Duris, is a village located approximately 3km southwest of Baalbeck in the Bekaa Vally. It is the site of a 13th-century Muslim shrine and a necropolis from the late Roman Imperial period that is currently undergoing archaeological investigation.
The Qubbat Duris was built in 1243 ( 641) during the Ayyubid era. Its sarcophagus was raised or left standing to serve as a mihrab, helping to direct prayers towardsMecca. Its columns were probably removed from the ruins of nearby Baalbeck Citadel and are assembled haphazardly, one being upside-down. Almost all of these sarcophagi had already been robbed in antiquity, but one had been left intact and contained a rich assemblage of objects.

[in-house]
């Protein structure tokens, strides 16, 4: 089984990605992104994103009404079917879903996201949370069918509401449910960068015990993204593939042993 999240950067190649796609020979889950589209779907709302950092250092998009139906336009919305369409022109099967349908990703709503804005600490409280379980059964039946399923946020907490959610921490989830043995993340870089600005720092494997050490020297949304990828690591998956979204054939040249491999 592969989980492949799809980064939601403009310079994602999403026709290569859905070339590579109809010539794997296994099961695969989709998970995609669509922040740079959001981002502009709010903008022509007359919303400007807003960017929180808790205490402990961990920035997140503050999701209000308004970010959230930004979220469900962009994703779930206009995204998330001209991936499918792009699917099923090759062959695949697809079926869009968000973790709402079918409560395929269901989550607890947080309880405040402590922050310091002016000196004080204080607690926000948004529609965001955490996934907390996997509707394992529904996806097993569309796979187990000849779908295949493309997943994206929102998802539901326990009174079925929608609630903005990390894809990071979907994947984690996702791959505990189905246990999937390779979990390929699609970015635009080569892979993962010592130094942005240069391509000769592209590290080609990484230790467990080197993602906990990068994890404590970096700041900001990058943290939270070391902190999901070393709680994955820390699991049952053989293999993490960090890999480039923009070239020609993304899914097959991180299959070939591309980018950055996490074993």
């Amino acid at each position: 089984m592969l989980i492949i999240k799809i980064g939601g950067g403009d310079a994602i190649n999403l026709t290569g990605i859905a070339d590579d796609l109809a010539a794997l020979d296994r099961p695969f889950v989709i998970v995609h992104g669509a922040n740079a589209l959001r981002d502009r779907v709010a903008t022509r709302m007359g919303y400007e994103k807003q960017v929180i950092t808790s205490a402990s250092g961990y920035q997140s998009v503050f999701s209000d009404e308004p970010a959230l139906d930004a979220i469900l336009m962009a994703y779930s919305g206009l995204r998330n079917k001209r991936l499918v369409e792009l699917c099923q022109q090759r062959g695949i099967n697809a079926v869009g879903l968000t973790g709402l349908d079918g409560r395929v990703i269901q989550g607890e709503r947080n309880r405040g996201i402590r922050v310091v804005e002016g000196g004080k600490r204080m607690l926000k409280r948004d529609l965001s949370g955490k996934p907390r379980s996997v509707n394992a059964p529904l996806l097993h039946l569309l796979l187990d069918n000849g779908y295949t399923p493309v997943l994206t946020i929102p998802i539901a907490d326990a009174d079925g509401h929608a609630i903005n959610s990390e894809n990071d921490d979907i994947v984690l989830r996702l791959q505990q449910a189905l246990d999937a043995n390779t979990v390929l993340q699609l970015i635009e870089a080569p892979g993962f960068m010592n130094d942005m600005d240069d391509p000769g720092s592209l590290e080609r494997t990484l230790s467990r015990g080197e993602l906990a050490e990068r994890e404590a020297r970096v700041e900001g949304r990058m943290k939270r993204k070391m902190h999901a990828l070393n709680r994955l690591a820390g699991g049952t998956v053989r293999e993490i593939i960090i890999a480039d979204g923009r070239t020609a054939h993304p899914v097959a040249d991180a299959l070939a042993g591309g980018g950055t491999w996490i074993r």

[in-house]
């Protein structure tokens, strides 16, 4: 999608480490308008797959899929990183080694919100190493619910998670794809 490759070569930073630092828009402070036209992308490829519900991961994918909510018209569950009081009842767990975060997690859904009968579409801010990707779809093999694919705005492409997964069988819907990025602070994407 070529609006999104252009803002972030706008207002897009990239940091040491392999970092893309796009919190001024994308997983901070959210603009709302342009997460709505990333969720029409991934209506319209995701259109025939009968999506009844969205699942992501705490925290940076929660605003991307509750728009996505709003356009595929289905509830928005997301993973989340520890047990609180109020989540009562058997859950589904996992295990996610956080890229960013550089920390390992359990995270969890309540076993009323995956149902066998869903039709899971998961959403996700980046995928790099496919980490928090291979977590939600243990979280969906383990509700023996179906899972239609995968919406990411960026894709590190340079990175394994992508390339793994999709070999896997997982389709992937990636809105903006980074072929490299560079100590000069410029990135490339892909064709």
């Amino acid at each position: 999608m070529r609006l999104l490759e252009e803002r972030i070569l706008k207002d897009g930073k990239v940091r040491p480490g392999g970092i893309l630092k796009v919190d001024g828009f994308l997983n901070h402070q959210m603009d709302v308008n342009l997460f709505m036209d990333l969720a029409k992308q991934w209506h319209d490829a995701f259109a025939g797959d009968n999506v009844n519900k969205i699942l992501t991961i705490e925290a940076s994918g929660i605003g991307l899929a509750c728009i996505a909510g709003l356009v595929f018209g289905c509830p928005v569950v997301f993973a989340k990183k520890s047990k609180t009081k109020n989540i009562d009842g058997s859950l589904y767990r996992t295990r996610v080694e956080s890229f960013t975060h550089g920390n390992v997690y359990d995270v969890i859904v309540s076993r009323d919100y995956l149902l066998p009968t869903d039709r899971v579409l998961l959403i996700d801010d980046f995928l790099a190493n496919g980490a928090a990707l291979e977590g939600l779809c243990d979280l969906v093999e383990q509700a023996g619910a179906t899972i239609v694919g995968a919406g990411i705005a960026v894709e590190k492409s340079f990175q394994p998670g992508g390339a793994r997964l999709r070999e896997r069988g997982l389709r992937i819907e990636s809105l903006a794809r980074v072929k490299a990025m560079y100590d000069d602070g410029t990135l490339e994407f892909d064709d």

According to the local inhabitants other sarcophagi had been found from time to time in the surrounding gardens, thus indicating a large necropolis that probably belonged to one of the many suburbs of ancient Baalbek and was situated close to the ancient road along the eastern border of the Beqaa plain.
The late Roman burials in the necropolis of Douris followed a common pattern: a rectangular limestone sarcophagus was used as coffin. It was put in a simple rock-cut depression in the ground. The exterior walls of the sarcophagi were decorated with rosettes, garlands and other ornaments that were not worked in great detail.